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How SA's most expensive network keeps growing
Vodacom may be SA’s most expensive — and largest — mobile operator, but its subscriber base is still growing
Vodacom’s reputation as the most expensive mobile operator has done little to narrow the gap between it and its rivals. If anything, that gap is getting wider.
The company activated 3m new voice and data Sim cards between April 2016 and March 2017, taking the total number of subscribers to 37.1m. In comparison, MTN has 30.2m, Telkom 4m and Cell C 15.3m.
Users frequently require more than one Sim card to operate multiple devices.
Vodacom’s growth is thanks to its superior network quality in many parts of the country, coupled with dynamic and innovative data and voice bundles introduced in recent years. Vodacom’s Just 4 You and power bundles promotional products have been such a hit with its subscribers that the company seems to have made these permanent features. It plans to add more offerings in coming months.
Both products offer time-based data and voice packages at reduced rates. Just 4 You packages are designed according to customers’ usage patterns. For example, a user can buy a 1GB bundle for R79 that must be used within seven days or a bundle of 20 voice minutes for R10.
Vodacom has also introduced products targeting different segments of its user base: NXT LVL is aimed at young people, and Siyakha is for the lower end of the market. Siyakha offers free access to selected websites, such as job sites.
Customers have lapped up the products, with about 16.4m customers buying these bundles. The company sold 1.5bn bundles in the year to March, up 34%. Of that, 1bn were voice bundles. It says this helped it reduce its effective price per minute by 14.3%. Data bundle sales grew 44.8% to 495m, resulting in an effective price per MB reduction of 16%.
Chief officer for consumer business Nyimpini Mabunda says Vodacom analyses data and voice consumption, and uses this information to design packages suitable for the needs of its customers.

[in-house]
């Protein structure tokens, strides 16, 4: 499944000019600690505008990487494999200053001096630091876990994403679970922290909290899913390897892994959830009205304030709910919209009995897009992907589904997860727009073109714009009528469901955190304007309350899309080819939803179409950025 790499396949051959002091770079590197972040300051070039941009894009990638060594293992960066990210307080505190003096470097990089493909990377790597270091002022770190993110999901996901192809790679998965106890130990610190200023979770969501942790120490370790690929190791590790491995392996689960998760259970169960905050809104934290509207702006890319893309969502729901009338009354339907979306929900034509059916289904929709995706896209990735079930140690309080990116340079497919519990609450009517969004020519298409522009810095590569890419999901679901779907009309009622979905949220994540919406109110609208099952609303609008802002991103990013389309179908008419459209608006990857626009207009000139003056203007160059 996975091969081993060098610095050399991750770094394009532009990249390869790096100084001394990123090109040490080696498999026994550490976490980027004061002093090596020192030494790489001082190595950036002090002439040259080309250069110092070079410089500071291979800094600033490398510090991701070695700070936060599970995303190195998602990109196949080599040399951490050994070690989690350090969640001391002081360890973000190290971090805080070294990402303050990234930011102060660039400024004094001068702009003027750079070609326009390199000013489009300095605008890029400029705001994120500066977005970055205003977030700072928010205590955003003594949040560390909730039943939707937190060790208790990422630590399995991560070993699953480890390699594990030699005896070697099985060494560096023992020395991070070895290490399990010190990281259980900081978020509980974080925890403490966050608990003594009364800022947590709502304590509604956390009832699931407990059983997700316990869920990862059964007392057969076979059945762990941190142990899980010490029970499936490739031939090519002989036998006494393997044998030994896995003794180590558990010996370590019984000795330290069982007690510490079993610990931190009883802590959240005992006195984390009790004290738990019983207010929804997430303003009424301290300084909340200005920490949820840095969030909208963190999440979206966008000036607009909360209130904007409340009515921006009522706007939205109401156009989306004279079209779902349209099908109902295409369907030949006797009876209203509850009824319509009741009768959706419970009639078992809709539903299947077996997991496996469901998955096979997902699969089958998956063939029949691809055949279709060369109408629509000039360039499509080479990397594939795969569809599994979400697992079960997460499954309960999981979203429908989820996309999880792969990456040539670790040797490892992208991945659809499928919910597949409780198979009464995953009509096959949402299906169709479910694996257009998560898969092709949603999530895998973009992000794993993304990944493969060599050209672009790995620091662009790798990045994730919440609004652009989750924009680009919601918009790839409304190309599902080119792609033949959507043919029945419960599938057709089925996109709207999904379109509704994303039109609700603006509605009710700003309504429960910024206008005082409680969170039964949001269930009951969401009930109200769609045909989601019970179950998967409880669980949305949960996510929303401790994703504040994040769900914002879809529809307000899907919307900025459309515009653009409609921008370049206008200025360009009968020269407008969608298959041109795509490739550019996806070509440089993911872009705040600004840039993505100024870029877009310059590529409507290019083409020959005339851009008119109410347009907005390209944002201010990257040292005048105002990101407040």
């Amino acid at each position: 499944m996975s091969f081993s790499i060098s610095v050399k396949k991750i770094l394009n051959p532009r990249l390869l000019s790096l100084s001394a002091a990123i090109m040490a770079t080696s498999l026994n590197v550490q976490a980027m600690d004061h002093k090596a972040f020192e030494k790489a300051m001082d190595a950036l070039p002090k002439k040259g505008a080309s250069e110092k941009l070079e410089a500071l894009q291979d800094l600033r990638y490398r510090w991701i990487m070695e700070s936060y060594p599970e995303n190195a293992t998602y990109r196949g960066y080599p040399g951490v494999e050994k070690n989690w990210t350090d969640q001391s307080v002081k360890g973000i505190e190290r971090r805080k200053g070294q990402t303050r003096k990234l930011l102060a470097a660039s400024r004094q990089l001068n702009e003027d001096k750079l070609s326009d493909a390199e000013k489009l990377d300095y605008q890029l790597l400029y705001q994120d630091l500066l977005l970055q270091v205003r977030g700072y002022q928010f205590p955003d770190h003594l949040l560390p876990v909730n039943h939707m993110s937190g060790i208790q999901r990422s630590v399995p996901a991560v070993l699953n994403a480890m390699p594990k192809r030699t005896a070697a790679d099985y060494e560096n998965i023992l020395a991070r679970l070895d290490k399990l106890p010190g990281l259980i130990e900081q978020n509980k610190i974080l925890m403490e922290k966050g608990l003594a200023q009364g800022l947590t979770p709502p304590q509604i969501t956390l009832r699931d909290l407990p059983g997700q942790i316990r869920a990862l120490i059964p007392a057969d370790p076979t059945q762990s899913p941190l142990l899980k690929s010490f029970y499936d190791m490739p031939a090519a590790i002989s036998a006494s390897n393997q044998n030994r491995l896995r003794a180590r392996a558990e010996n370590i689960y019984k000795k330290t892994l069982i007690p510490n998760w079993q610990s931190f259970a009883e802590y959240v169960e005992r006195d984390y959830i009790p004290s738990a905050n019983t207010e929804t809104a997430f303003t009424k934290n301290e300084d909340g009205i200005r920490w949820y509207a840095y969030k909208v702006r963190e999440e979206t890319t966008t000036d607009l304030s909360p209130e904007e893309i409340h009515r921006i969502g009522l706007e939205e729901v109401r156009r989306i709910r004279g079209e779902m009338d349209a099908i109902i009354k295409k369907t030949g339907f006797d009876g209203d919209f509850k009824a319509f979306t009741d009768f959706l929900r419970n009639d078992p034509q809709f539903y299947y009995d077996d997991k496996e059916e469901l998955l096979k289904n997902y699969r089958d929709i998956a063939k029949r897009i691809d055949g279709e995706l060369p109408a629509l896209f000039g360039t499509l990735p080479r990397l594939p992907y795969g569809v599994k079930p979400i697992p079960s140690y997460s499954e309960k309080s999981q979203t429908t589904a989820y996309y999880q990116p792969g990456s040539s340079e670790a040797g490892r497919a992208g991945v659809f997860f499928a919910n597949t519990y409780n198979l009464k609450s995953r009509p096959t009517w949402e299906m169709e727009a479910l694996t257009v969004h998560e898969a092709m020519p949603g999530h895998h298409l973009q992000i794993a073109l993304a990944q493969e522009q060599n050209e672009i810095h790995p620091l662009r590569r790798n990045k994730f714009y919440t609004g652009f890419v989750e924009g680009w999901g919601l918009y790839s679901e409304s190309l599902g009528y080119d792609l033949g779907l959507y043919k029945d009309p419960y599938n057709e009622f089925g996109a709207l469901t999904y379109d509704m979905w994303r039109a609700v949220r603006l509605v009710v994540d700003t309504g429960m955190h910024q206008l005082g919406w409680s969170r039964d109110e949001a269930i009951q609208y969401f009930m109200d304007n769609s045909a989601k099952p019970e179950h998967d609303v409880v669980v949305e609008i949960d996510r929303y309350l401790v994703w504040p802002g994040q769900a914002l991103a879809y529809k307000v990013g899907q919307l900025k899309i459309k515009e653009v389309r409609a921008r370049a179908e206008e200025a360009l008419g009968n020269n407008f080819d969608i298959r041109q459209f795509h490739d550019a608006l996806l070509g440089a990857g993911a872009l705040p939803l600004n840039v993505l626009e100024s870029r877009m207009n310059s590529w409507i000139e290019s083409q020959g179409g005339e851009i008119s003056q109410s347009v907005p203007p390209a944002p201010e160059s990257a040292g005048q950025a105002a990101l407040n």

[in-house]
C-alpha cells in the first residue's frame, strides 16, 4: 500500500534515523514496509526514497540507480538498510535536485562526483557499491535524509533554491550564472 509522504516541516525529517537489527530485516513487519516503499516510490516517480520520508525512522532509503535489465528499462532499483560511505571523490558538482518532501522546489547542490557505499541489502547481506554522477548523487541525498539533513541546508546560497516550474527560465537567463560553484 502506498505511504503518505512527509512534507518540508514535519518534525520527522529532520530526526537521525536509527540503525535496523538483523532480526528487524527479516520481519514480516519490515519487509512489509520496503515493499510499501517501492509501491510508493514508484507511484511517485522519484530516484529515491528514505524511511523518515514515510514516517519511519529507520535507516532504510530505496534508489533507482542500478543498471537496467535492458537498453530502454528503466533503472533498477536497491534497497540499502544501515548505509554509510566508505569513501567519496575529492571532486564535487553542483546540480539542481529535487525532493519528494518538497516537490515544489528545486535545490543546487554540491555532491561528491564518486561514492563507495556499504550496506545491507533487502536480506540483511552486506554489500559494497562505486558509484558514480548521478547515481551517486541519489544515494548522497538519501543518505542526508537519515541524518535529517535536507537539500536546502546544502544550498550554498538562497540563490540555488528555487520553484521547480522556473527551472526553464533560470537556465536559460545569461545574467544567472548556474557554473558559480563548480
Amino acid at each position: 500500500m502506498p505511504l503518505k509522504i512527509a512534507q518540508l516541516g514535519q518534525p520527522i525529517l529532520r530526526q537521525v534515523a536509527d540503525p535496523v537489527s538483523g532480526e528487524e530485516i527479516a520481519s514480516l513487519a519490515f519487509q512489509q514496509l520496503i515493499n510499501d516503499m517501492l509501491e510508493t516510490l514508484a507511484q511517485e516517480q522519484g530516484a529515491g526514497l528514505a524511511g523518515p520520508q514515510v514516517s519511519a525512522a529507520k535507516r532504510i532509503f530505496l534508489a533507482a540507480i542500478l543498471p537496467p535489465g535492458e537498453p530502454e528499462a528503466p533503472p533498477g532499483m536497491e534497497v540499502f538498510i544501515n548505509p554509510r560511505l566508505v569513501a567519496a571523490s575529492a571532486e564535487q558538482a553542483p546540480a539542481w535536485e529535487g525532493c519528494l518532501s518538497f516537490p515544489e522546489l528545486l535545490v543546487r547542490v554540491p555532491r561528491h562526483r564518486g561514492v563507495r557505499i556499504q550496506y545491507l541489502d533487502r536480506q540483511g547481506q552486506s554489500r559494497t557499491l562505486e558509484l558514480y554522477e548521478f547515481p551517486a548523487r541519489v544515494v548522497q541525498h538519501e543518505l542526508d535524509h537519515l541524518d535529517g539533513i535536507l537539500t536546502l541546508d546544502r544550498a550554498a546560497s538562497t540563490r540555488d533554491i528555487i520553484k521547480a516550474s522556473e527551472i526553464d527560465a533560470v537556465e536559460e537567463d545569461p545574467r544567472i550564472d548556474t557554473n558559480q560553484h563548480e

"We may have 37m customers, but they are all different. We try to categorise them and provide them with relevant propositions," he says.
In future, consumers may be able to buy bundles specifically for their favourite social media sites.
MTN refused to say how many bundles it has sold or what the take-up of its promotional offers has been. A spokesman said only that the use of its promotional offers has increased.
Research ICT Africa says innovative pricing and bundling strategies improve the effective price of data, but their cost structures are complex and this affects the consumption of "non e-illiterate users". The research company says this should be a concern for the industry regulator, the Independent Communications Authority of SA, as well as for policy makers.
And its assessment of rates in Africa shows that the cheapest 1GB price in SA ranked the country 27 out of 49 African countries in the first quarter of 2017.
Vodacom says its prices have declined by 44% in the past three years. And Mabunda says prices will continue to drop: "Prices will come down at a much faster rate this year than before. Our commitment is to make access to our services even more affordable."
A recent study by Research ICT Africa says data subscriptions are increasing, but the average time spent online by South Africans is still low by global standards. Internet use is more limited than in other lower-middle income countries.
This means SA may be reaching the critical mass necessary for the link between broadband penetration and economic growth — but the intensity of use may be too low on average for it to enjoy the associated effects.
Telecommunications & postal services minister Siyabonga Cwele said recently that prices are still high and "the speed of intervention is critical in a rapidly evolving sector such as [information and communications technology]". Government leaders say SA’s high data costs should be investigated by the competition commission.
Frost & Sullivan digital transformation industry analyst Lehlohonolo Mokenela says data revenue growth has helped counter the decline of traditional voice and messaging, but Vodacom "seems intent on building its value proposition and not just relying on connectivity".
"With the price of data expected to continue to drop, over the long term, data will not be a growth driver for operators," he says.